Polling places stay sleepy on Election Day

On Feb. 19, voters went to polling places located throughout the city, like this one at Lake Grove Elementary. - Aileen Charleston/The Mirror
On Feb. 19, voters went to polling places located throughout the city, like this one at Lake Grove Elementary.
— image credit: Aileen Charleston/The Mirror


Last Tuesday’s presidential primary and special elections in Federal Way offered a decisive day of politics for many residents.

For others, however, it was just another common February morning.

Janter McCarty, a poll judge at the Christian Faith Center, said there had been a very slow turnout of voters visiting the poll. According to her inspector, the same thing was happening all around the city.

“This has been nothing like the caucus elections,” McCarty said.

Another poll judge at this location, Robert Daniel, explained that despite the low voter presence in the polls, many absentee ballots were submitted.

Faye Givens, a voter at the poll location in Lake Grove Elementary, said she was motivated to vote mainly because she supported the school levy and was hopeful that the district would acquire more funds for the athletics department.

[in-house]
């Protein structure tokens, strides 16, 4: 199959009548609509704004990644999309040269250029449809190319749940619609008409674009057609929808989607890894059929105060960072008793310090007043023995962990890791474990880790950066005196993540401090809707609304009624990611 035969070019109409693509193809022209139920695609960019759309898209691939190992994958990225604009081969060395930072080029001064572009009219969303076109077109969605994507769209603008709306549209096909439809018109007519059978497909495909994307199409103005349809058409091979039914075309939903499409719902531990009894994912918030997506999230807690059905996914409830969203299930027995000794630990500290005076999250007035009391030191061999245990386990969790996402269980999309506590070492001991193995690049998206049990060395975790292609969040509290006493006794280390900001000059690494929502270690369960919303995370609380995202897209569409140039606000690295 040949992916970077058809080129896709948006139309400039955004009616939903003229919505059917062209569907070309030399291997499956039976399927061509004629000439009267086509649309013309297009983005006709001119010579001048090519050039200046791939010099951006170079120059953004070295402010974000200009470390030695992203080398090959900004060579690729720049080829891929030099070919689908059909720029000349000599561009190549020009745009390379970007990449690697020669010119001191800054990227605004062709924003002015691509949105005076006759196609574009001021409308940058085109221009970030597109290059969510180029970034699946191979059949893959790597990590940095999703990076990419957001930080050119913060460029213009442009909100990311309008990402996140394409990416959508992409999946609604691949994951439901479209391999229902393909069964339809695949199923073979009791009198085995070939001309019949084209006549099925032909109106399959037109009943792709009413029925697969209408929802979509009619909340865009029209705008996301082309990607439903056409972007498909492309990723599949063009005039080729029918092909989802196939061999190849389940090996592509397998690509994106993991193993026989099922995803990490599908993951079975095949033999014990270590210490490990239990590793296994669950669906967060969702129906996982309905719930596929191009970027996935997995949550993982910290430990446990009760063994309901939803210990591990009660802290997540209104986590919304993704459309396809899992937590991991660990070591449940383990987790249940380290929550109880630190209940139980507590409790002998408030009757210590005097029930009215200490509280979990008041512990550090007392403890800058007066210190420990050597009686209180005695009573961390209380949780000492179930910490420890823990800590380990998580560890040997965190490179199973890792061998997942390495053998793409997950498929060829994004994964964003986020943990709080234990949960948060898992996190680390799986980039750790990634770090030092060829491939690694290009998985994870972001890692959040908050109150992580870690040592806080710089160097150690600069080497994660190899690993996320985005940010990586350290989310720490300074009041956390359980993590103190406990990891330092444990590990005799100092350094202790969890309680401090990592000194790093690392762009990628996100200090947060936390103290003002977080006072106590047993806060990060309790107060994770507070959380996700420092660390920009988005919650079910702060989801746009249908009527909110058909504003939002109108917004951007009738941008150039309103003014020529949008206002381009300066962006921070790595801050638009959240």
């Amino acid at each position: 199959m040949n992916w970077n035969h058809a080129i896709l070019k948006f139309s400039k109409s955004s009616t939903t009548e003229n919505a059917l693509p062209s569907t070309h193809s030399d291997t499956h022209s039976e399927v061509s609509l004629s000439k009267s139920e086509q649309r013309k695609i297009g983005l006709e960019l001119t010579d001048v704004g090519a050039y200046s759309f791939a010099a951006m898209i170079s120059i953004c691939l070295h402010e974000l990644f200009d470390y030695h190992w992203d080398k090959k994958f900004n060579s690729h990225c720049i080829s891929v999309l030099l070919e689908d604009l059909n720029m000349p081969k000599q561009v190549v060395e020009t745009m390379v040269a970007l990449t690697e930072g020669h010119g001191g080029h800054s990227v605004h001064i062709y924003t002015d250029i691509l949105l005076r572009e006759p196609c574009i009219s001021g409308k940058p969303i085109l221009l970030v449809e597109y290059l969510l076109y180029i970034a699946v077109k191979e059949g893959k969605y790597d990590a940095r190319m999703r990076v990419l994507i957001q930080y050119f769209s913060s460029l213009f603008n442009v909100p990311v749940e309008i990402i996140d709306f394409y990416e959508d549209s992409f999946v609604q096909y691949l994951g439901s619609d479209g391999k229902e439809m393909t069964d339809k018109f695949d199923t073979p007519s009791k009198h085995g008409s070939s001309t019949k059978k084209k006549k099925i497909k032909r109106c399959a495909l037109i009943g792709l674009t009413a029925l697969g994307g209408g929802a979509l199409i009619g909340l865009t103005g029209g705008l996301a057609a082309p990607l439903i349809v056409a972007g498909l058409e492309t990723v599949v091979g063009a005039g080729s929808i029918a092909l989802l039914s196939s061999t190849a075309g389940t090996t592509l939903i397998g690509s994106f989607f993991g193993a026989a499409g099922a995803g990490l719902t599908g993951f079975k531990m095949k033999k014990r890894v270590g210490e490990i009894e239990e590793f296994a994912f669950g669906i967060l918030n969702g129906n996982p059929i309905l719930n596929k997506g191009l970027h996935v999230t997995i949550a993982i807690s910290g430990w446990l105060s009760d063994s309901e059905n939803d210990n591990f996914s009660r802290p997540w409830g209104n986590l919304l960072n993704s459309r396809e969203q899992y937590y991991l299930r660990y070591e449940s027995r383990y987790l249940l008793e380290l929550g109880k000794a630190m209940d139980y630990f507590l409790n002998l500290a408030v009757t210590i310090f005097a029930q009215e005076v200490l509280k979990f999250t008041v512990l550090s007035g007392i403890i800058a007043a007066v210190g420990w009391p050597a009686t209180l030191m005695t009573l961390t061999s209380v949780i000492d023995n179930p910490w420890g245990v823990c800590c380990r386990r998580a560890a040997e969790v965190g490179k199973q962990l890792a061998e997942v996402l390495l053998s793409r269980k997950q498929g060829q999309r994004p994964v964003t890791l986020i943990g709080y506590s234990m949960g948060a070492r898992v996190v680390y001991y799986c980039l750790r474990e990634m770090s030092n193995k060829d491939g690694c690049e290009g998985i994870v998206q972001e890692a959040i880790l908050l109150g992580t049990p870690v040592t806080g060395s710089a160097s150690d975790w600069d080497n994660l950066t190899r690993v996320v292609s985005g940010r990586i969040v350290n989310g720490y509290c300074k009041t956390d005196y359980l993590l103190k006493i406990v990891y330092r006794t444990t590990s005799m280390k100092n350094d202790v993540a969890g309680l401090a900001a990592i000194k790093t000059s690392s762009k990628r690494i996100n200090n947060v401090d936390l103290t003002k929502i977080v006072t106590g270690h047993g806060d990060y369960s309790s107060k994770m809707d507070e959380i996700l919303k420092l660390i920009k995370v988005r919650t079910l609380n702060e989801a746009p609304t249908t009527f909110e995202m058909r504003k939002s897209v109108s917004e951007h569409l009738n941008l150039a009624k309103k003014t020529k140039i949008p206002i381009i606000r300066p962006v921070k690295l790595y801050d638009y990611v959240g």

“The city can help students become better individuals, especially those that don’t have any support,” Givens said.

Allan Simmons, poll inspector at Lake Grove Elementary, said few people showed up to vote, but he was hopeful that it would pick up later in the afternoon once people were done with work.

Polls throughout the city opened at 8 a.m. and remained active until 7 p.m.

Particularly for Federal Way, Feb. 19 represented a day where a watershed decision could change the city’s political arrangements.

Voters decided to continue with the current council-manager form of government as well as move forward with the school levy.

In national terms, presidential primaries were merely symbolic for the Democrats since candidate Sen. Barack Obama won the most delegates at the state’s caucus elections on Feb. 9.

On the other hand, the primary mattered more for Republicans with half their delegates still at stake after the caucus. After different controversies that resulted from the state’s caucus elections, Sen. John McCain was officially proclaimed a winner at the primary.

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